Takahashi FS-102 Review


Perfection: FS-102 on EM-200.

The FS-102 is one of a range of long discontinued Takahashi refractors. In my view the FS series are some of the finest small refractors ever made for visual use (as opposed to imaging, for which more complex designs – triplets and quadruplets - may have an advantage).

At various times I have owned the FS-78, two FS-102s and a FS-128, all of which have been superb. I have never owned an FS-152: I dithered, then finally decided to buy one just as they had just been discontinued – the last new one had just been sold when I tried to place my order back in 2004.

Design and Build


The FS series have now been replaced by the TSA and TOA series of ED glass triplets. Why? Because the triplets’ perfect CA correction gives a small advantage for imaging and they may also actually be cheaper to make. They are also heavier, slower to cool and may lose just a little visual brilliance and sharpness.

The FS-102 shares the same lens design and cell with its larger and smaller siblings, all of which are ~F8 fluorite doublets with the positive fluorite element on the front (hence the ‘FS’ – Front Surface – moniker). The FS-102 objective is 102mm/820mm FL.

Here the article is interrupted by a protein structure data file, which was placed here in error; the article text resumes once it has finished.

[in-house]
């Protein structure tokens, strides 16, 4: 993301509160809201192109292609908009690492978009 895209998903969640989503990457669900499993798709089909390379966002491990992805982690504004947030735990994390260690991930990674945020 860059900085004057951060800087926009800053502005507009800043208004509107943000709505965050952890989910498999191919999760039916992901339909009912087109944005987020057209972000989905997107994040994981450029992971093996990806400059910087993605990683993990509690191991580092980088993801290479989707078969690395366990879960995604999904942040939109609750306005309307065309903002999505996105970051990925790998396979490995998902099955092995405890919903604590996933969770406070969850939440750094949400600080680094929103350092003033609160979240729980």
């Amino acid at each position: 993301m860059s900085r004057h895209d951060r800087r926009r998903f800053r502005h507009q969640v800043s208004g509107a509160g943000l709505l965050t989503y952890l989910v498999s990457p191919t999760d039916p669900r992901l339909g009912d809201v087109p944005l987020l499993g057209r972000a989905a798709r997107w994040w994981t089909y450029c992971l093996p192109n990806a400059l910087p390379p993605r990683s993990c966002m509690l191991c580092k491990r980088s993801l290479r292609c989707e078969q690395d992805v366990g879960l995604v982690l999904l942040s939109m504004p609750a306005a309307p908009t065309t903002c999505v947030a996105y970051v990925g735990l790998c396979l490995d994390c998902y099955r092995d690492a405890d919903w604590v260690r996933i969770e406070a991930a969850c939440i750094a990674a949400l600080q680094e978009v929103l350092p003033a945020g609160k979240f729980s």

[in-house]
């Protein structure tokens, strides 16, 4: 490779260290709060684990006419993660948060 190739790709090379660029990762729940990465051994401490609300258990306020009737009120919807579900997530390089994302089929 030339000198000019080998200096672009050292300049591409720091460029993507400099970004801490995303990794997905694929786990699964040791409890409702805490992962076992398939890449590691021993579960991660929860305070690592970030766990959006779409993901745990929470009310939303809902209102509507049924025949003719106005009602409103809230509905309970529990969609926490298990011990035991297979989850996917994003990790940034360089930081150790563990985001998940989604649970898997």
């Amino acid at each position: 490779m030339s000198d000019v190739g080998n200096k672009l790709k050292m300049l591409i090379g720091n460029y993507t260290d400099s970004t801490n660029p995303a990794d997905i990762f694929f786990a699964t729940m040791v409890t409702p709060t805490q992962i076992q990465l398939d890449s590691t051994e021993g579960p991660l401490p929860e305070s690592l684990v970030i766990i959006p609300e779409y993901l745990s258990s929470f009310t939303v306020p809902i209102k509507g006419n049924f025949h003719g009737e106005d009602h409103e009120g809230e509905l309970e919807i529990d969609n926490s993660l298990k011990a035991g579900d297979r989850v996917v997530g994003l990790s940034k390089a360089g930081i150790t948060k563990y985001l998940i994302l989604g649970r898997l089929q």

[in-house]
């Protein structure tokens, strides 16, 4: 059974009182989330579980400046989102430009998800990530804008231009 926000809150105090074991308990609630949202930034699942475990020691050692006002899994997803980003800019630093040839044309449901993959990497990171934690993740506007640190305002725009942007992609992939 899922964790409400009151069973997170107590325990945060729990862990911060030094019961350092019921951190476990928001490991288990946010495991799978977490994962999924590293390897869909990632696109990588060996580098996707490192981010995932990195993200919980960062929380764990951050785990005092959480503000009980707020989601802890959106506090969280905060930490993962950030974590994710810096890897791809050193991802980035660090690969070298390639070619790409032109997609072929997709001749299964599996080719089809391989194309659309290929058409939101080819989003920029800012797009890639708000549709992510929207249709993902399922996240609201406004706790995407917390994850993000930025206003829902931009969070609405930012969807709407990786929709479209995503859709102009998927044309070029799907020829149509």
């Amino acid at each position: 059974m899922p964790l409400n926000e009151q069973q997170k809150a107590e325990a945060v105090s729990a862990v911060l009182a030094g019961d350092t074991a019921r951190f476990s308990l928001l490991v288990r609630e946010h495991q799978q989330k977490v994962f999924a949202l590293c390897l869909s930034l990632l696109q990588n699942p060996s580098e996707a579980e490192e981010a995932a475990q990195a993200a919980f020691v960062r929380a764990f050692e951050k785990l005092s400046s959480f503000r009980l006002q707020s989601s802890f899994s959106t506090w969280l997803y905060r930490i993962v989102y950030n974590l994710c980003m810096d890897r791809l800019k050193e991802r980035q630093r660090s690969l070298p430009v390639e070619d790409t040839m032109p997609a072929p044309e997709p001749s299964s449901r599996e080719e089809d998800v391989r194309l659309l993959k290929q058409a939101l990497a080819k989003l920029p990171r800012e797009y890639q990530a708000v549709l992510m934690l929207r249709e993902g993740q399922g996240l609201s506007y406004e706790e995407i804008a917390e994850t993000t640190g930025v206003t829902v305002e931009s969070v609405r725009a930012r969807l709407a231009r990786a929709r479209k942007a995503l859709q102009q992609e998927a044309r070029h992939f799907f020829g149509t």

For a full description of fluorite and the FS optics, see the review of the smallest in the range, the FS-78. Here I will just say that the lens has superb coatings and a high quality, adjustable, temperature compensating cell. The lenses for the FS series were made by Canon-Optron.

Borg now sell a 50mm F8 fluorite lens made by Optron for their Mini Borg line. As I write the objective alone retails at $695. Make no mistake, the Tak’ FS series were always expensive lenses, never merely a cheap alternative to a triplet.

Does fluorite at the front offer a genuine advantage over high-fluoride glass like Ohara’s FPL53 or OK4 (the stuff LZOS make and use)? Possibly. Fluorite is not a glass, it’s a crystalline mineral and it has optical properties that no glass can quite match, including very high transmissivity and low scatter.

Don’t think of these ‘scopes as cheaper, inferior alternatives to a triplet. Instead think of them as being optimised for visual use, offering razor-sharpness and maximum contrast.


Superb coatings and a very fine cell characterised Optron’s FS lenses.